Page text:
Lesson Plan: US Government


Objectives: The students will

I. Identify the characteristics of a nation-state;

II. identify a variety of governmental forms;

III. compare how authority is divided in various governments around the world.

Warm Up Activity (Anticipatory Set): Introduction to the Three Levels of Government

  A) Post the following examples of governments on the board or overhead. Have students identify them as national, state, or local government.

1) Hagerstown
2) Maryland
3) Great Britain
4) Washington County
5) The United States
B) Discuss why each of those examples should be labeled as such.

Main Activity (Instructional Input): Vocabulary on Foundations of American Government (from Chapter One, Government In America, Richard Hardy, Houghton Mifflin Co., 1994

A) Display, define, and discuss the following terms:

Vocabulary: Principles of Government

    Section 1

       1. Nation-state
       2. Sovereignty
       6.Public policy
       7. Legitimacy
       8. Sovereignty
       9. Divine right
      10. Social Contract

    Section 3

       11. Authoritarian
       12. Democracy
       15. Unitary Government
       16. Federal System
       17. Monarchy
       18. Constitutional Monarchy
       19. Dictatorship
       20. Junta
       21. Totalitarian
       22. Propaganda
       23. Direct Democracy
       24. Republic

    Section 4

       25. Civil Liberties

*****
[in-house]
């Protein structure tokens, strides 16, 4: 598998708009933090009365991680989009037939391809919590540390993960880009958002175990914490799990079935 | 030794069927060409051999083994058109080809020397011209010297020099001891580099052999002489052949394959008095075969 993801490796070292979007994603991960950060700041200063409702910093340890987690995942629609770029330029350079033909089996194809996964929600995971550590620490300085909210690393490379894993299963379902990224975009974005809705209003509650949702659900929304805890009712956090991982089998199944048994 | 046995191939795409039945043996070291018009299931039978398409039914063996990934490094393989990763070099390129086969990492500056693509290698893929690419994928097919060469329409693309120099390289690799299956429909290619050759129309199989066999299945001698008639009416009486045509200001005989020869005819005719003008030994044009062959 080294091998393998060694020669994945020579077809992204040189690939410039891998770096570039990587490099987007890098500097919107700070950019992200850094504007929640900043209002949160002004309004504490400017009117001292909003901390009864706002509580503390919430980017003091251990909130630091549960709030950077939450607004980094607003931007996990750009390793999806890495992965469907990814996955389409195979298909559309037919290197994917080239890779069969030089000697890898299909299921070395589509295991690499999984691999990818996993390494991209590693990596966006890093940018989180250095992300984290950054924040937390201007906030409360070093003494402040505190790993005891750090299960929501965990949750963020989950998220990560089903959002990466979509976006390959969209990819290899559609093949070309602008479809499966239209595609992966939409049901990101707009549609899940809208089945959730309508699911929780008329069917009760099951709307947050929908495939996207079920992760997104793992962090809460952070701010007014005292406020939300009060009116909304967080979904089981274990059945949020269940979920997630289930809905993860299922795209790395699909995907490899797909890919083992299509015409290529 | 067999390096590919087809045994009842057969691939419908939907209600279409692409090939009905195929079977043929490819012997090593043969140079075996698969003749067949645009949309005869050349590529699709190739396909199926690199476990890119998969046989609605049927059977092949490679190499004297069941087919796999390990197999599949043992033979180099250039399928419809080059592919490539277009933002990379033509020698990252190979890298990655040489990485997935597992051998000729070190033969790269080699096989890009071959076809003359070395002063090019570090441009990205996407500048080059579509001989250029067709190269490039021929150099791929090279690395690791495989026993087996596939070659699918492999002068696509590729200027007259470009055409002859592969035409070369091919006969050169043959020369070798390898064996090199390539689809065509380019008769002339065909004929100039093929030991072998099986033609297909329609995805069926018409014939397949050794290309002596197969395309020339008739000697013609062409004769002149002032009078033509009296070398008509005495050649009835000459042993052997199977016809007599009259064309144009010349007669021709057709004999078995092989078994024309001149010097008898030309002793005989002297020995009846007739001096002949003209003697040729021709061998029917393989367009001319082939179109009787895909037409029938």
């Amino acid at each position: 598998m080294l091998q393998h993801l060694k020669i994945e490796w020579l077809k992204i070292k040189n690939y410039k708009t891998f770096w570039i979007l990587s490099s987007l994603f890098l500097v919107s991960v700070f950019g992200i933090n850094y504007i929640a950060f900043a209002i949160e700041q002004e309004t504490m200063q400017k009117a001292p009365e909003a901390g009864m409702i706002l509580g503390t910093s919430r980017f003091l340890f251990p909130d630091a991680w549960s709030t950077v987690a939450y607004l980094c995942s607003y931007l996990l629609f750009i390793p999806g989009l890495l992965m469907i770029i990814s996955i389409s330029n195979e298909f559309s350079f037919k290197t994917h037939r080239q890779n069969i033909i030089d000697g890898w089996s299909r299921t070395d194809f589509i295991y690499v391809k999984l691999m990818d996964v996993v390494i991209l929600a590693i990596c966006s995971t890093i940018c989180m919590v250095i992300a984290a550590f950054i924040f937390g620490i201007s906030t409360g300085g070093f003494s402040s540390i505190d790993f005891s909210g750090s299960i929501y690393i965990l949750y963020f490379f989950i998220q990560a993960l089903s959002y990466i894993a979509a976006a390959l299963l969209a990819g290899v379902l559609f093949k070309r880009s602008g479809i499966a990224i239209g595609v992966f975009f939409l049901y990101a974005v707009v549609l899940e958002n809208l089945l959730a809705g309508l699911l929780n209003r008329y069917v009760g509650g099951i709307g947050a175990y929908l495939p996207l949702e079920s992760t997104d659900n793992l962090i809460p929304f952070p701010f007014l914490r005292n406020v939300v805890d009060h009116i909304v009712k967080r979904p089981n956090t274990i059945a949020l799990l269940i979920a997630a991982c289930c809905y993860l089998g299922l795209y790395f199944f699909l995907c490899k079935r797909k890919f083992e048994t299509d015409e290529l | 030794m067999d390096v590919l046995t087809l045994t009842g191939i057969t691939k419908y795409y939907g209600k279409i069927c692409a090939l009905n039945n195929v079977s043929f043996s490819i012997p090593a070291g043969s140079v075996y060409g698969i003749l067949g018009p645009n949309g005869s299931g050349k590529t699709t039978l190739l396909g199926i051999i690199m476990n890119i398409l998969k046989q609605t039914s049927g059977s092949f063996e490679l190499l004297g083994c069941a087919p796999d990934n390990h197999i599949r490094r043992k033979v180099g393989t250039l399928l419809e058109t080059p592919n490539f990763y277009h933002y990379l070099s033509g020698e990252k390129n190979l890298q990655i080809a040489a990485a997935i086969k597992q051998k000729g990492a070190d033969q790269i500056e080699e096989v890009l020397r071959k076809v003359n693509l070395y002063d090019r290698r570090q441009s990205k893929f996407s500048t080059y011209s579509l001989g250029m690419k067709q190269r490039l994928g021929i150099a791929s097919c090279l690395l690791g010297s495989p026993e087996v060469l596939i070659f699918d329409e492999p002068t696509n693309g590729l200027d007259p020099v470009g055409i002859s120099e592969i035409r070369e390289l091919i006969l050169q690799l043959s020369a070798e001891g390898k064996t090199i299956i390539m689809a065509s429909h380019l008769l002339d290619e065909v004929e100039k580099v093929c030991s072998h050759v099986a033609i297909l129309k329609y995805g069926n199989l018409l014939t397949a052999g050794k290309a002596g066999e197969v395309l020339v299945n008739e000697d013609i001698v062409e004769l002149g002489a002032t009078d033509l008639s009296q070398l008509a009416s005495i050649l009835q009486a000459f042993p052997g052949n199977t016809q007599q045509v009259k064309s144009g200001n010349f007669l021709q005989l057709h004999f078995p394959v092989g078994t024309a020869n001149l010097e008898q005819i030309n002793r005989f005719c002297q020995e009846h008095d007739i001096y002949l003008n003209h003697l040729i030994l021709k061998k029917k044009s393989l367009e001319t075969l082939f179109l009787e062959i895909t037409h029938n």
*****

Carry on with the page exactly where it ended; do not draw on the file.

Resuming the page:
26. Civil Rights
       27. Rule of Law
       28. Limited Government
       29. Majority Rule

B) Display pictures of the following items (links lead to on-line photos). Have students use their understanding of the above terms to verbally classify each visual element (more than one may apply). Students should use the terms from the list to describe and label the image. Ask students to justify why they used a specific term to describe the image.

1) Adolph Hitler

2) The Confederate States of America

3) Ellis Island

4) The Communist Party

5) Louis XIV

6) Saddam Hussein

7) Bill Clinton

8) The American Flag

9) The Capitol Building

Examples (Modeling): Use the textbook to reinforce the examples above. Any US Government text will have photographs or illustrations to clarify each of the concepts. Some additional images to illustrate these concepts might include: Tiananmen Square (authoritarianism), the Bombing of Pearl Harbor (Sovereignty), and a map of the Commonwealth of Independent States (Confederation).

Check For Understanding: Have students locate one or more of the concepts in their textbook independently. Students might also be allowed to use the newspaper or magazines such as Time, USA Today, US News and World Report, CNN or National Geographic. Students might also be allowed to search for images that are related to the concepts above on-line using the web sites of those publications..

Homework (Independent Practice): Thinking About Federalism

Have students list five activities the federal government is responsible for. Have them list 3 state responsibilities and three responsibilities of local government. Ask them if there are any responsibilities that any of the levels share.

Wrap-Up Activity (Closure): What Does It All Mean?

A) Display the Pledge of Allegiance on the overhead or in print. Share the History of the Pledge of Allegiance with the students.

B) Have students discuss its meaning in writing or verbally.

C) Have them write their own pledge to America. have them stress how America is different or similar than other nations and their governmental systems.

Evaluation: The lesson will be evaluated by:

I. the accuracy of student's written responses;

II. student's scores on future tests and quizzes.

Image Index:

Adolph Hitler







The Confederate States of America

Ellis Island


Louis XIV

Saddam Hussein


Bill Clinton

American Flag

US Capitol


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